Silicon Valley 6.3: “Hooli Smokes!” Review

NOTE: Full spoilers for this episode of, “Silicon Valley” are present in this review



It’s the end of an era for Pied Piper during the third episode of Silicon Valley’s final season, as the company gets presented with a hell of an opportunity, in the wake of another apparent obstacle. “Hooli Smokes!” immediately begins on a very surprising note, as it comes out that Richard actually turned down Maximo’s $1 billion offer, against the odds. This not only creates a fresh obstacle in Maximo, who now has Colin and Laurie on his side, but also leads to Richard once again being at odds with Gavin, after Gavin refuses to help Richard out of his current predicament. Things once again look pretty bad for Pied Piper, but like I said, these obstacles eventually lead to a surprising opportunity, one that will change the status quo on this series forever!

“Hooli Smokes!” feels like it has to expedite some of its storytelling in order to achieve its endgame, and because of this, some of its turns feel a little too convenient, or inconvenient, depending on the scene. There’s also a somewhat interesting subplot with Dinesh that ends up falling shy of its potential, despite Dinesh playing his own part in saving Pied Piper, after Richard turns down Maximo’s initial offer. Because Maximo has poached Colin and now owns a huge chunk of Pied Piper shares however, Maximo can just keep buying any further shares that Pied Piper attempts to sell, putting him in a position to starve the company out, and prevent them from actually achieving any real profit.

This coalition of new foes is pretty hair-raising, as Richard’s former biggest asset now works for Maximo, while Laurie and YaoNet US are also providing their own competing network for Maximo to get his hands dirty with. Things look especially bleak after an otherwise heartwarming chat with Gavin as well, wherein Gavin refuses to help Richard on principle, despite his own big predicament with Hooli. There’s the rub though; Because Gavin torpedoed the worth of Hooli, and Maximo raised the price of Pied Piper so much with his initial offer, Pied Piper can now buy out all of Hooli, which would force Maximo to dump his shares. It’s a little bit technical, but the takeaway is obvious; Pied Piper is in a position to acquire their biggest rival, the same rival that they’ve had throughout this series’ entire run to date!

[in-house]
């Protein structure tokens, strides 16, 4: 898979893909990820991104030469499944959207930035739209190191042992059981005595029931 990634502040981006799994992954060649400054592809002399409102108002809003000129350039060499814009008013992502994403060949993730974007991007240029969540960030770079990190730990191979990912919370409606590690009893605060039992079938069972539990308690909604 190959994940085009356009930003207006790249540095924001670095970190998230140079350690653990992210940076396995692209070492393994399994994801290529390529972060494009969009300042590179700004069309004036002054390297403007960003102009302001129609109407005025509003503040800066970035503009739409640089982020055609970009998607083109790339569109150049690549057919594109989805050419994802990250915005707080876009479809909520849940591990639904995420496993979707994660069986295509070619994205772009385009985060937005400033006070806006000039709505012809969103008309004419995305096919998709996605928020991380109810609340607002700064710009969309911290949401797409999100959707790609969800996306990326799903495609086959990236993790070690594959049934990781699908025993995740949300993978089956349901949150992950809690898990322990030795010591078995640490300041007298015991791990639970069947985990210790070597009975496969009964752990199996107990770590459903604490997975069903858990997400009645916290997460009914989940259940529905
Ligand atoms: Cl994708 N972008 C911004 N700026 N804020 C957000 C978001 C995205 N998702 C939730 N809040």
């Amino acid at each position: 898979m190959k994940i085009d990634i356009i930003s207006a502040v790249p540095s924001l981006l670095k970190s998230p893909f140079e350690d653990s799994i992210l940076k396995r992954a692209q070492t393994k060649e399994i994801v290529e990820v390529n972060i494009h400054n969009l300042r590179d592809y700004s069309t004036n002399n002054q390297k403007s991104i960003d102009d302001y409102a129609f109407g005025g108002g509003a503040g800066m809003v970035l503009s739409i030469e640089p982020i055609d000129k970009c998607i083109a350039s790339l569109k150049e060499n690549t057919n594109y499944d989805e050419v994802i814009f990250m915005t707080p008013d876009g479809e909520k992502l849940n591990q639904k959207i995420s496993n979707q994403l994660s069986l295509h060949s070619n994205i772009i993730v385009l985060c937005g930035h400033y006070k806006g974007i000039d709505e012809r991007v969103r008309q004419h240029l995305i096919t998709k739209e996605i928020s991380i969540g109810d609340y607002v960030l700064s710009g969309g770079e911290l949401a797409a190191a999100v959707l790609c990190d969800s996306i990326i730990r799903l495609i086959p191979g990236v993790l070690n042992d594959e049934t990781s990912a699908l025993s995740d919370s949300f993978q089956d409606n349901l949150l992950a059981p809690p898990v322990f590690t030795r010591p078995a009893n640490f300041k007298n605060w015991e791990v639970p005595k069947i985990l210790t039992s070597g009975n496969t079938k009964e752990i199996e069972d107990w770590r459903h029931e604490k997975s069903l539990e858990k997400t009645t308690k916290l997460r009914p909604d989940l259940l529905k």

There’s even a pretty amusing story device layered into this core plot as well, namely involving Richard having to get Hooli’s new board of directors to sign off on the sale to Pied Piper, which Gavin can block, but only for two hours. Since Gavin is at a charity event doing a triathlon (which goes about as well as it sounds for Gavin), Richard and co. see this as the perfect opportunity to push the Hooli purchase through. Like I said though, there are a few contrivances put into place to make this turn happen. Easy conveniences like Gilfoyle somehow being able to tap into Gavin’s smartwatch, and forced obstacles like the Hooli board head insisting on in-person signings, all stink a bit of the script moving along in a somewhat contrived manner, from both sides. It’s tough to complain too much when the jokes are still funny and the story turnouts are still satisfying, but even so, the writing dipped a bit below Silicon Valley’s usual sublime standard in this case. At least Jared being a surprising ally makes sense though, after Richard’s initial talk with Gavin inadvertently leads to Gavin buying Gwart’s project, only to shut her down out of spite.